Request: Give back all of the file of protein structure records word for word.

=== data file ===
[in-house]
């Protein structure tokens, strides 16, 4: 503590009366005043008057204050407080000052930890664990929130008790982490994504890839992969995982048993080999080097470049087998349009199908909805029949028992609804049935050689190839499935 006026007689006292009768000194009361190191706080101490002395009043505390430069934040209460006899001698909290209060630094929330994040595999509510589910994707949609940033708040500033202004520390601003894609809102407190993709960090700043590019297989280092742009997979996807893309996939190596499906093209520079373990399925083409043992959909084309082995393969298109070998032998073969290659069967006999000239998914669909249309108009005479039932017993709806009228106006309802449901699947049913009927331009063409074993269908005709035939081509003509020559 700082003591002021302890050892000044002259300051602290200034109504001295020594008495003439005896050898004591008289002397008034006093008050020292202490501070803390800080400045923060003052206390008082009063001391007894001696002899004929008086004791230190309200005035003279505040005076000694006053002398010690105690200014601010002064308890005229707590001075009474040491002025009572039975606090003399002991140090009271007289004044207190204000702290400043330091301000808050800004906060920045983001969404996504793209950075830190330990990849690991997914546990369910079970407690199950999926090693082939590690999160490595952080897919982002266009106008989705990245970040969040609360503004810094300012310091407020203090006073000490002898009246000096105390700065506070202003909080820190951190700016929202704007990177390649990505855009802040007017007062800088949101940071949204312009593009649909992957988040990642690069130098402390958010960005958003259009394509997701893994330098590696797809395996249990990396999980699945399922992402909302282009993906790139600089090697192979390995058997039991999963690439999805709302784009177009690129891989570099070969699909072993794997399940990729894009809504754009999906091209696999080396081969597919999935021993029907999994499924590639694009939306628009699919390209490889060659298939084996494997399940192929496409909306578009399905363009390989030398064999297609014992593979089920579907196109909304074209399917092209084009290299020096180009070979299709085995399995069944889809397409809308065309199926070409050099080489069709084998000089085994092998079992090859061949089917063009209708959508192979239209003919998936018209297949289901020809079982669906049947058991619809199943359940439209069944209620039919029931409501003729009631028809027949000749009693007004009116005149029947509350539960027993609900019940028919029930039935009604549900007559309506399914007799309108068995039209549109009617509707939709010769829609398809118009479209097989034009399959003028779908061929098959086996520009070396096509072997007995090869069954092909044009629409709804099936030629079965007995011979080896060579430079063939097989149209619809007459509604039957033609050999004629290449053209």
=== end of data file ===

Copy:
[in-house]
């Protein structure tokens, strides 16, 4: 503590009366005043008057204050407080000052930890664990929130008790982490994504890839992969995982048993080999080097470049087998349009199908909805029949028992609804049935050689190839499935 006026007689006292009768000194009361190191706080101490002395009043505390430069934040209460006899001698909290209060630094929330994040595999509510589910994707949609940033708040500033202004520390601003894609809102407190993709960090700043590019297989280092742009997979996807893309996939190596499906093209520079373990399925083409043992959909084309082995393969298109070998032998073969290659069967006999000239998914669909249309108009005479039932017993709806009228106006309802449901699947049913009927331009063409074993269908005709035939081509003509020559 700082003591002021302890050892000044002259300051602290200034109504001295020594008495003439005896050898004591008289002397008034006093008050020292202490501070803390800080400045923060003052206390008082009063001391007894001696002899004929008086004791230190309200005035003279505040005076000694006053002398010690105690200014601010002064308890005229707590001075009474040491002025009572039975606090003399002991140090009271007289004044207190204000702290400043330091301000808050800004906060920045983001969404996504793209950075830190330990990849690991997914546990369910079970407690199950999926090693082939590690999160490595952080897919982002266009106008989705990245970040969040609360503004810094300012310091407020203090006073000490002898009246000096105390700065506070202003909080820190951190700016929202704007990177390649990505855009802040007017007062800088949101940071949204312009593009649909992957988040990642690069130098402390958010960005958003259009394509997701893994330098590696797809395996249990990396999980699945399922992402909302282009993906790139600089090697192979390995058997039991999963690439999805709302784009177009690129891989570099070969699909072993794997399940990729894009809504754009999906091209696999080396081969597919999935021993029907999994499924590639694009939306628009699919390209490889060659298939084996494997399940192929496409909306578009399905363009390989030398064999297609014992593979089920579907196109909304074209399917092209084009290299020096180009070979299709085995399995069944889809397409809308065309199926070409050099080489069709084998000089085994092998079992090859061949089917063009209708959508192979239209003919998936018209297949289901020809079982669906049947058991619809199943359940439209069944209620039919029931409501003729009631028809027949000749009693007004009116005149029947509350539960027993609900019940028919029930039935009604549900007559309506399914007799309108068995039209549109009617509707939709010769829609398809118009479209097989034009399959003028779908061929098959086996520009070396096509072997007995090869069954092909044009629409709804099936030629079965007995011979080896060579430079063939097989149209619809007459509604039957033609050999004629290449053209």